Lynda Carter is the cousin of Gary Burghoff, who played Radar on M*A*S*H. How could those two possibly share genes? The cousins were musically inclined -- Carter as a singer and Burghoff on drums, despite a deformity that affected three fingers on his left hand.
Ladies And Gentlemen, Welcome To The Stage... The Relatives
After a brief stint in a musical act called Just Us, Carter joined Burghoff and another cousin in a group dubbed The Relatives. They played some gigs in Las Vegas and were actually pretty entertaining. Carter attended Arizona State for a time, but the lure of an entertainment career persisted. She dropped out and in 1970 joined a group called The Garfin Gathering, playing casinos around the state of Nevada. By 1972, she had decided to change course again, and went home to Arizona with plans of moving into acting.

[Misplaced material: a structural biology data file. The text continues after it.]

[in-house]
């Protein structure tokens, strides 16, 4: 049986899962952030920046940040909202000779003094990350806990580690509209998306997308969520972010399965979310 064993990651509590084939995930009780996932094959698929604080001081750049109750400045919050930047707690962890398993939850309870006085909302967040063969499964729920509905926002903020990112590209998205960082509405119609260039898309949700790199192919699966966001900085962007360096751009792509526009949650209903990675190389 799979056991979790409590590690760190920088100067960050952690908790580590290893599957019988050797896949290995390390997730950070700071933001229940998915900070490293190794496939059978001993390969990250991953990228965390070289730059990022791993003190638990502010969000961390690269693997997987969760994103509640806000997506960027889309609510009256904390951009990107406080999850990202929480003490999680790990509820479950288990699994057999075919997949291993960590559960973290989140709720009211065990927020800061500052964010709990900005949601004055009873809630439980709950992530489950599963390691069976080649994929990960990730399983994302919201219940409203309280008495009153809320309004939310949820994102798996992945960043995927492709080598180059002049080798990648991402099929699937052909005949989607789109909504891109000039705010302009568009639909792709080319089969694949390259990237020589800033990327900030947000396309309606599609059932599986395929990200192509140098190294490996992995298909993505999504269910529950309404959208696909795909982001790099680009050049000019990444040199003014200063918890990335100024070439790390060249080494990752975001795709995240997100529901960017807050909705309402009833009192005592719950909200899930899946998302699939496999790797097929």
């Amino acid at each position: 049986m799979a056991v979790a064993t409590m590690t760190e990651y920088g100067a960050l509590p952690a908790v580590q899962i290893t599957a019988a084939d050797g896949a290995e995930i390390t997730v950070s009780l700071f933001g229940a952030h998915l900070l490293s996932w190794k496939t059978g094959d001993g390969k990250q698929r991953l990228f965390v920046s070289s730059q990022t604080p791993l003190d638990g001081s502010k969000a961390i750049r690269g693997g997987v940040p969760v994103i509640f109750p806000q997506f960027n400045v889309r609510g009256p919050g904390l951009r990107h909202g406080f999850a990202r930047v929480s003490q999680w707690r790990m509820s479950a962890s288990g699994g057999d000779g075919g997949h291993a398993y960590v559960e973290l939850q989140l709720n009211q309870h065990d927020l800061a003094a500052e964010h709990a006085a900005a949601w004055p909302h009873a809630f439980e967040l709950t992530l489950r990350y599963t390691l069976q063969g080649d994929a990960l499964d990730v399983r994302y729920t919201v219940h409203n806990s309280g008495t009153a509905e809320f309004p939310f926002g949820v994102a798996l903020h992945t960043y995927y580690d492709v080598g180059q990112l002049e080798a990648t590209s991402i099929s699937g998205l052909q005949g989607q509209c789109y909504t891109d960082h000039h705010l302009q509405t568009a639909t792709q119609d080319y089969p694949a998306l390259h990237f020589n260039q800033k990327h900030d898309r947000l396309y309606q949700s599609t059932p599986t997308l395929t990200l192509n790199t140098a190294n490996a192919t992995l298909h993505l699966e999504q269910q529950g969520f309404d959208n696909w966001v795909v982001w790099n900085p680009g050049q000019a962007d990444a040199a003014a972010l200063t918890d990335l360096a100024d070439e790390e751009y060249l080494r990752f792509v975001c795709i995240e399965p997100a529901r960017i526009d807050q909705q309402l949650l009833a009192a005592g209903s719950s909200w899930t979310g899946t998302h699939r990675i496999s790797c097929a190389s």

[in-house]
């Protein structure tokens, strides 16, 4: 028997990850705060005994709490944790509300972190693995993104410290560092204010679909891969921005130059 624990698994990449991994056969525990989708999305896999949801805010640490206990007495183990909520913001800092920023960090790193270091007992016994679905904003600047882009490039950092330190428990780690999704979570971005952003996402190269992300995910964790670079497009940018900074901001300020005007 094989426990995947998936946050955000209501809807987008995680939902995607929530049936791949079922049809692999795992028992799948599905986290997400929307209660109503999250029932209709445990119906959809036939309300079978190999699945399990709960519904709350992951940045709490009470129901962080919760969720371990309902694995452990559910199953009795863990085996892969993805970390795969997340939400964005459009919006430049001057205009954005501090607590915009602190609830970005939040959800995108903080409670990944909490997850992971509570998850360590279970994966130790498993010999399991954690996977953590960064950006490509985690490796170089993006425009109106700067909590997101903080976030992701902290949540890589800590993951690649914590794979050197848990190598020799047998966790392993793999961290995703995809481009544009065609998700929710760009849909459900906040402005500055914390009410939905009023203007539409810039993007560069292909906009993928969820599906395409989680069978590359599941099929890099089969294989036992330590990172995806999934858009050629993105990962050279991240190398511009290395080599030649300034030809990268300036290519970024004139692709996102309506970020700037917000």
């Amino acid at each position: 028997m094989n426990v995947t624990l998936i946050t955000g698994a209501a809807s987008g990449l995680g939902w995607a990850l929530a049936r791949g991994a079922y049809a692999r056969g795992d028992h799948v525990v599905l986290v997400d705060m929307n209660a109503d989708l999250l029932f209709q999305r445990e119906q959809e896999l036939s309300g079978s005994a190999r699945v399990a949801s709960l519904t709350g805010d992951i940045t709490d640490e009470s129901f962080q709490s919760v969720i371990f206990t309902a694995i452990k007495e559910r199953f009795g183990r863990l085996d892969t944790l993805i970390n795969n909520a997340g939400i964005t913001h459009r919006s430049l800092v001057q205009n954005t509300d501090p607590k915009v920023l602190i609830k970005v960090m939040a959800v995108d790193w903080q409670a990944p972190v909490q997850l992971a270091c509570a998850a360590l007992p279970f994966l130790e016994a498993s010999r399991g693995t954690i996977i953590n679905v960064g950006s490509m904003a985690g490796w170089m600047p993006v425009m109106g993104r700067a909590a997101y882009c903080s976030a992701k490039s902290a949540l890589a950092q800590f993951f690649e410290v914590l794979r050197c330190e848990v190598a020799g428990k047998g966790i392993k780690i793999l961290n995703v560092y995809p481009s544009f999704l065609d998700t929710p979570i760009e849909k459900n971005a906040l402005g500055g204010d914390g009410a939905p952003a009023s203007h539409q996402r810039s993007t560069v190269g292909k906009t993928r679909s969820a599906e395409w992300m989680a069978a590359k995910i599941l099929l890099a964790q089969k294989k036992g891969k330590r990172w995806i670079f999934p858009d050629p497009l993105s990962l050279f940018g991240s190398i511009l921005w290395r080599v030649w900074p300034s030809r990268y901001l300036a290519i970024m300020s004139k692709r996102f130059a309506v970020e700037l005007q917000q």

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Carter Was A Beauty Queen. No, Really, She Was
Back in Arizona, Carter entered and won a beauty contest. Pageants were a good fit for her; in fact, she represented Arizona in the Miss World USA pageant in 1972 -- and won. In the Miss World pageant, she finished in the final 15. That was all she needed to gain the confidence to enroll in acting classes. Not long after, she landed roles on episodes of TV series including Starsky and Hutch.
Carter Didn't Get Wonder Woman On Her First Try